Monday, June 16, 2008

Irony and Philosophy

I finally managed to download the entire virus definition update from Norton over dial-up on Saturday morning (had tried many times but it kept impatiently disconnecting me from their server). At the same time, my own biological virus definitions proved to be out-of-date to the parallel advance of microbes into my own person. How those tiny particles can torpedo the energetic flow of a life, bringing my cellular edifice to a screeching halt! I walked to the shop for milk this morning (barely 100 metres) and felt like I was dragging sandbags.

While down, I continued to read a book Black Mass: Apocalyptic Religion and The Death of Utopia by John N. Gray (the N being rather important in distinguishing him for the writer of Men are from Mars; Women are from Venus). I realised I may have uncovered a philosopher who shares a particular facet of my beliefs, extending it far beyond the narrow idea I had, and setting out its validity with (saving me the job).

An idea I have had in the past was simply that ideologies were doomed to fail because they usually didn't factor in human nature, no matter how noble the principle. Gray's point is much more sophisticated in seeing that most modern ideologies all feature something like a utopia or 'apocalypse' (or both). He reasoned that this was a hang-over from Christianity, with a teleological understanding of time and history (i.e. focussed on an end-point).

Take the simple idea of progress. It is true that we have had scientific and medical progress; but have we progressed as a species (beyond the barbarism of previous times)? Has our very nature been improved? He'd say no. We may have at one stage eliminated slavery and eliminated torture, but the desire to use both is still with us; and if we aren't vigilant both will return (well, only Americans deny that torture hasn't returned yet to 'Western' nations).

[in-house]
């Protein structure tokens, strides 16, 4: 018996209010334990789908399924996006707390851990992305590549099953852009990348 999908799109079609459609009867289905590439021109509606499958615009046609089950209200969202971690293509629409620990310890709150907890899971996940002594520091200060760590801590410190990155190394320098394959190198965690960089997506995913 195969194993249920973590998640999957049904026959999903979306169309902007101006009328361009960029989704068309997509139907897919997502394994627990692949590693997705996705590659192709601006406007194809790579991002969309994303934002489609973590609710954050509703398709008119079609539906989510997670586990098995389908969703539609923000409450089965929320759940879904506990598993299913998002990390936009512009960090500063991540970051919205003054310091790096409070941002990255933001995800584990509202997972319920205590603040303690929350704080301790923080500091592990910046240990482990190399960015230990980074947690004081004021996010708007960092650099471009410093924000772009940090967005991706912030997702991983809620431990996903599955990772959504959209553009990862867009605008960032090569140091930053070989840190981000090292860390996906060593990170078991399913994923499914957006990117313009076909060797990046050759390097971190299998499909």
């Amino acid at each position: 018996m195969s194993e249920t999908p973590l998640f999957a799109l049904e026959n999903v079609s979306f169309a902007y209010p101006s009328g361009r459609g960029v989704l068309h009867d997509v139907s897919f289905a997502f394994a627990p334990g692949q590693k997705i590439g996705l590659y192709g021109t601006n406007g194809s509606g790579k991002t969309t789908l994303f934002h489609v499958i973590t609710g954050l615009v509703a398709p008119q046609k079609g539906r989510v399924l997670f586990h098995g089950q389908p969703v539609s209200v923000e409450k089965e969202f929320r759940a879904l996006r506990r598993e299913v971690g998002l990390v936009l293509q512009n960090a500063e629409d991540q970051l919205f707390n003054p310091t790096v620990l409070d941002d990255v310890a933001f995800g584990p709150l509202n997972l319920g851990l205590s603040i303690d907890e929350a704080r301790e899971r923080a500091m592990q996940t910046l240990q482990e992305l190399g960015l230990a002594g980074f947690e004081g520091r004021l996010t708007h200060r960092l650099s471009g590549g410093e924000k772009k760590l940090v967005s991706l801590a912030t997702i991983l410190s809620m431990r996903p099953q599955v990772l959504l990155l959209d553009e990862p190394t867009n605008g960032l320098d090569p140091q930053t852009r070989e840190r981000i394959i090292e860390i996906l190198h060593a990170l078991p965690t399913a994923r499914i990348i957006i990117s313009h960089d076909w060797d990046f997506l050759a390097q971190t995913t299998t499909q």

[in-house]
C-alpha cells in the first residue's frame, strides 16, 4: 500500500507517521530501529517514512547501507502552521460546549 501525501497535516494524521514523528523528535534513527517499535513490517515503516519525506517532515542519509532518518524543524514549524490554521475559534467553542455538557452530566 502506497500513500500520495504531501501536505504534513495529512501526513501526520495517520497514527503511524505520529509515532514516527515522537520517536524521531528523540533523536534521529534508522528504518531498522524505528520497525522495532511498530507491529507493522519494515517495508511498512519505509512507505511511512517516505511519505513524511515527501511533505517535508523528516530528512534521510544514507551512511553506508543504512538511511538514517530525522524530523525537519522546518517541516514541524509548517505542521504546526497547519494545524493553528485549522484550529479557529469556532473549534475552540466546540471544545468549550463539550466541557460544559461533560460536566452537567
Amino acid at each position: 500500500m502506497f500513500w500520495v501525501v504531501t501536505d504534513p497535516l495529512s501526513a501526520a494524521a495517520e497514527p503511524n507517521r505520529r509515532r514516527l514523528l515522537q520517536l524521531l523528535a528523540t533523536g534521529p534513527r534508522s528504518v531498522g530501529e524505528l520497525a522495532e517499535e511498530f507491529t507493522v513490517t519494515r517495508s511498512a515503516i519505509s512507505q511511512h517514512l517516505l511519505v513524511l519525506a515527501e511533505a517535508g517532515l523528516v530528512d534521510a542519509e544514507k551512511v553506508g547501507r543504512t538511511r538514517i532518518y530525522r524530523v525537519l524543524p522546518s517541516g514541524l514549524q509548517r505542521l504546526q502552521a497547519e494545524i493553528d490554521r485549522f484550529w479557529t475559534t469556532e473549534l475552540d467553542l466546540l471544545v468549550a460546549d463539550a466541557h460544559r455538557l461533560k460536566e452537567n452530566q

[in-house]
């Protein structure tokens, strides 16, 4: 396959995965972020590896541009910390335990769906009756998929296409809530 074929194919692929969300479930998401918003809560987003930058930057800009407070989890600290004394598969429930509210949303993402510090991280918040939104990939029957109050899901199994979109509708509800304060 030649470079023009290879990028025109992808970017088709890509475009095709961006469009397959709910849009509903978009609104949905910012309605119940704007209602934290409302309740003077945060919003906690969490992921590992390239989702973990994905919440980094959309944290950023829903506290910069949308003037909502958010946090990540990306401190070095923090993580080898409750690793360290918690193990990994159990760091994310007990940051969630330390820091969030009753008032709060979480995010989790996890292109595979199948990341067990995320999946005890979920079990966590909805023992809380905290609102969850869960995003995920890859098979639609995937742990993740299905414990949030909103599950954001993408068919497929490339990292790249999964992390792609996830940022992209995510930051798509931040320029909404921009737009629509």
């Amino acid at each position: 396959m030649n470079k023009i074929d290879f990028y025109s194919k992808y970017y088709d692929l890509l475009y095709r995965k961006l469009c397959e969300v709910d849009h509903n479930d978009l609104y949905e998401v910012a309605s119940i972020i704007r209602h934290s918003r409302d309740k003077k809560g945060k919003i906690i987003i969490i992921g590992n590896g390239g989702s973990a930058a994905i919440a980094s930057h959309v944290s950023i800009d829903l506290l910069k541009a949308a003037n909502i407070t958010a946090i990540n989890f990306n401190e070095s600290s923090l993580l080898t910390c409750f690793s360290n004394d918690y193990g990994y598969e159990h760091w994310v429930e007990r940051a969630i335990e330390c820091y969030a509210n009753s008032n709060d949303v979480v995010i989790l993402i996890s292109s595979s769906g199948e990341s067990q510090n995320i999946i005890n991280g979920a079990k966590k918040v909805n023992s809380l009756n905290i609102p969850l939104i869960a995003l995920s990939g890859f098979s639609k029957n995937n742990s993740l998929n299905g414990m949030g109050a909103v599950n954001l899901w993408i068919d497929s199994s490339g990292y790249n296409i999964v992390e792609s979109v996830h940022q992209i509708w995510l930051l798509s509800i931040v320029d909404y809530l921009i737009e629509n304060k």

Most ideologies would posit an ideal end-time when things reach their optimal. The ACT party would see heaven as a small government with liberal policies. Is it an article of faith that once we get there it will be all milk and honey? If we sacrifice a large proportion of the state and the institutions that have developed around it, will things continue better than currently?

Gray points the finger at the Enlightenment, where Reason was brought forth as having the power to progress and perfect society. This resulted in a range of ideals: communism, liberalism and republicanism etc. Almost all of these ideals have killed a great many in their implementation. The idea that liberal democracy has worked in Western states is seen as an example of perfection by liberals and neo-conservatives, and it follows that if applied to other countries that it should have similar results. The United States with allies have attempted to do this in Iraq and Afghanistan and are yet to really show any real signs of achieving legitimate government.

This is a very useful lens with which to look at many contemporary political actions. I may investigate his previous book, the apparently more seminal Straw Dogs.

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